Thursday, January 11, 2007

Formative Years

I read the ages we learn the most are between 4 and 7, I think. These are called the formative years. With this in mind, I tried to recall my earliest memories of church. My mom, who was a single mother of three, made sure we attended regularly.

I can remember my sunday school teacher. Her name was Miss Daisey. Every Sunday she would lead her little troop of learners through the doors in the back, through a cold hallway and into the classroom. I don't know why I remember the hall as being cold, but the small room was warm. The little gas heater would hiss as it warmed our little bodies.

I can still smell the crayons and see the lesson leaflets. The pictures on those had so much color. The windows appeared to be saphire blue with cut glass. I just know that if I ran my fingers over them, they would feel like ice cubes. Wood floors. The floors were wood, but I think there was a small red carpet in the center of the room.

My formative years. Hmmm. I don't remember too much about the lessons, other than coloring the leaflet, but I do remember JESUS! There is an image of Him in my mind each time I remember that little classroom. I can't say that I have this image because of a hung portrait of him or if I "saw" him. I prefer the latter.


The bell would ring to signal time over and we would line up to march out, literally. Miss Daisey, on the other hand, would take her seat at the piano and play the appropriate "marching" music. We had a "penny march." This is where all the children would bring their pennies to the front of the church and drop them into a basket. This was so exciting to me! We were allowed to be part of the service with our offerings.

Now this is where my age is really telling on me, we returned to wooden pews! Yes, you read that right. Wooden pews. This is where I would be for the remainder of the service. I had fallen asleep many times on those pews. Not because of the preaching, remember I'm from the south. It was loud and hot and full of truth. It was not watered down or sugared up. It was the un-editied gospel, if you will. The Spirit of God dictated how long the service lasted, not the bulletin. And of course, there was LOVE. It permeated the atmoshphere as soon as you entered the doors. Love. Can't have "church" without it!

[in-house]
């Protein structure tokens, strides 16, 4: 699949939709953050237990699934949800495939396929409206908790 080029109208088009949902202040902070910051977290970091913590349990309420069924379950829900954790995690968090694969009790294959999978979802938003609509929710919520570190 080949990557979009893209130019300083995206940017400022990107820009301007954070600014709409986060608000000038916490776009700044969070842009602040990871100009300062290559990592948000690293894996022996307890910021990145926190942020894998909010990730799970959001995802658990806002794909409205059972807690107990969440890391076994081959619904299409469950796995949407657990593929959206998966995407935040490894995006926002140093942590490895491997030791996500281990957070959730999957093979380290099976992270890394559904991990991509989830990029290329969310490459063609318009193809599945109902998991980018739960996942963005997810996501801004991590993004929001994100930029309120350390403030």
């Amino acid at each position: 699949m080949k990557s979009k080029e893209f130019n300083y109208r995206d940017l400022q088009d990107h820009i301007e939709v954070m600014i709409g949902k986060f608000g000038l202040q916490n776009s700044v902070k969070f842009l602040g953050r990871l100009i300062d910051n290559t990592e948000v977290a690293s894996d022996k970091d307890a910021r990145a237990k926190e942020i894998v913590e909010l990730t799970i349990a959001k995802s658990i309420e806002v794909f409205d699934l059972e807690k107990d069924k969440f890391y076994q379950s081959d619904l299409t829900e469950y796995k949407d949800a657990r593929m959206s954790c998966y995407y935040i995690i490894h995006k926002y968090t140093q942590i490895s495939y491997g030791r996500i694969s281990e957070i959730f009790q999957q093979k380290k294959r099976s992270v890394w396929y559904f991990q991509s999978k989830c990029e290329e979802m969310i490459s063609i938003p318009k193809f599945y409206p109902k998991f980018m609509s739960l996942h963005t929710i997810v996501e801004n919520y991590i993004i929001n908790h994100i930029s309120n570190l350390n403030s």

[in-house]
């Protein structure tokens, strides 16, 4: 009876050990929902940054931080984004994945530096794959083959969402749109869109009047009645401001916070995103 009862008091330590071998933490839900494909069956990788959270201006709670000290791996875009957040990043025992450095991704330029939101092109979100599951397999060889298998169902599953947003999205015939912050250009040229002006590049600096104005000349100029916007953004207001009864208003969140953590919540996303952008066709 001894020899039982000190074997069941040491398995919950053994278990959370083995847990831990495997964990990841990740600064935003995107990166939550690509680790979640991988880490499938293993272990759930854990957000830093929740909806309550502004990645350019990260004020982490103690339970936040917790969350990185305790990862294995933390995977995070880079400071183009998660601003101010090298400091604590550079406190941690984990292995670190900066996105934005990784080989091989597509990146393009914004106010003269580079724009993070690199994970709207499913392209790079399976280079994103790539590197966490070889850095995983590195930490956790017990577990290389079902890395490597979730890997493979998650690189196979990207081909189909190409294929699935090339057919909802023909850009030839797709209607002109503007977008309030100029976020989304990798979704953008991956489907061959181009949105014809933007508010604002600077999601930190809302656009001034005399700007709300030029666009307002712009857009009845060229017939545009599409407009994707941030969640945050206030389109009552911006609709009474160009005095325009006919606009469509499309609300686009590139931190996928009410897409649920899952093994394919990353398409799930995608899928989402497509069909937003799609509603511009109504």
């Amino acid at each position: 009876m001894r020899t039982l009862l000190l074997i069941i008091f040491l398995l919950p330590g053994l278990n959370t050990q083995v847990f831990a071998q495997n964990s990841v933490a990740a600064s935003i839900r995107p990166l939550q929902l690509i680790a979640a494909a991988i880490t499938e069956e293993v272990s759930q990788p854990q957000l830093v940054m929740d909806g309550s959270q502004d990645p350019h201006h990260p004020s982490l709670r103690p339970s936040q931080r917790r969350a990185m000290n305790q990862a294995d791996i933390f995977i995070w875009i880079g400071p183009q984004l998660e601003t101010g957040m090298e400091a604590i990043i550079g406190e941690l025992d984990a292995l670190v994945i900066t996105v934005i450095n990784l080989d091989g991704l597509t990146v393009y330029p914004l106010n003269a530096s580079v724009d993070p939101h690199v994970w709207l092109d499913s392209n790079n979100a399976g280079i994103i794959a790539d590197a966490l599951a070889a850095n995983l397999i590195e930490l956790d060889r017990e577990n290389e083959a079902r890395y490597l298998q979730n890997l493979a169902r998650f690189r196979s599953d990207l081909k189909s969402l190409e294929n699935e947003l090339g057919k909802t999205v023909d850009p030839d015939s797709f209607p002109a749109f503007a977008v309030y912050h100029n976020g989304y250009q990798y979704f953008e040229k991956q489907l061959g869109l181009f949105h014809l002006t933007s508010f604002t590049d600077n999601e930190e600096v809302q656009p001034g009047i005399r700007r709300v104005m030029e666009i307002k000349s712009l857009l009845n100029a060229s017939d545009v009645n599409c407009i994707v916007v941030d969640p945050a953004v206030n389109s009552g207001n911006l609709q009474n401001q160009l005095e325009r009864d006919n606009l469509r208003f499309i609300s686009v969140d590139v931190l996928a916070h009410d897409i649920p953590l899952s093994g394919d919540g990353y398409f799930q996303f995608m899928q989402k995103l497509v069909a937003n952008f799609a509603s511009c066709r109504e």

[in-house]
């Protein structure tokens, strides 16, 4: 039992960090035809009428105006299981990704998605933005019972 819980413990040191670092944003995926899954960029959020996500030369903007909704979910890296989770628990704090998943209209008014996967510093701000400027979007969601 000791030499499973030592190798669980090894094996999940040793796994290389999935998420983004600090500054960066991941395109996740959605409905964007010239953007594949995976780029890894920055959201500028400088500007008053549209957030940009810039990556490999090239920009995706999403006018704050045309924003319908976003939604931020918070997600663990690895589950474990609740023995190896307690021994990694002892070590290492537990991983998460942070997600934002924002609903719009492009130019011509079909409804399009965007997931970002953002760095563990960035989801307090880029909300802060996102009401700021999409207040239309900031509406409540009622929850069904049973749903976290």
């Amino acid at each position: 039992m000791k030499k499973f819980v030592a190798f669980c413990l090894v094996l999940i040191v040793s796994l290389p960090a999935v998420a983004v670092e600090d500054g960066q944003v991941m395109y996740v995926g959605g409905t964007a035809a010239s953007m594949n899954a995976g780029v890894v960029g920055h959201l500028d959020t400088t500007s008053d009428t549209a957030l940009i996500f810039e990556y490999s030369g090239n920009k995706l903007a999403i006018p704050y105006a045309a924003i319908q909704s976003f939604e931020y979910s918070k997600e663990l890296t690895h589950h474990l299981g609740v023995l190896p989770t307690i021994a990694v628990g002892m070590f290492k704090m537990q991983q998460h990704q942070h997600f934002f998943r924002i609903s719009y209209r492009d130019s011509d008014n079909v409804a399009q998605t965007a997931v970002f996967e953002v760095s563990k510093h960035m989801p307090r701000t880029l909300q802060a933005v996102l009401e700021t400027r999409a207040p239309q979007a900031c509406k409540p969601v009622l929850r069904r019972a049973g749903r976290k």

5 comments:

Lisa said...

What a great memory! Loved your descriptions...

BrideOfChrist said...

How sweet :) As a teacher myself I can appreciate those memories. BTW my birthday is this Sunday, the 14th :)

shortybear said...

Thanks so much for sharing these precious memories, how very sweet.

lady of value said...

Wow, that is so great!! I was not raised in church and the only time I got to go was in the summer when I spent a couple weeks with my grandparents. Grandma made sure she told my mom to pack me a dress for Sundays. I loved going to church tho, I remember my grandaddy singing I'll Fly Away so loud and proud! But in Sunday school I hated it because I did not know all the Bible stories and the other kids made fun of me because I did not know who Jonah or Noah was. Now I am a Sunday School teacher currently of 4th and 5th graders and have taught all age groups of children for 10 years or more. I love it!! I make sure in my class that everyone feels accepted and welcome. I hope my class remembers good things also about 'Miss Sharon' many years from now.

Beth said...

I too wasn't raised in that kind of environemnt but I am mightily proud and excited that MY kids will be. Your description and those Da Hubby and my IL's have me craving the exact type of experience for my babies!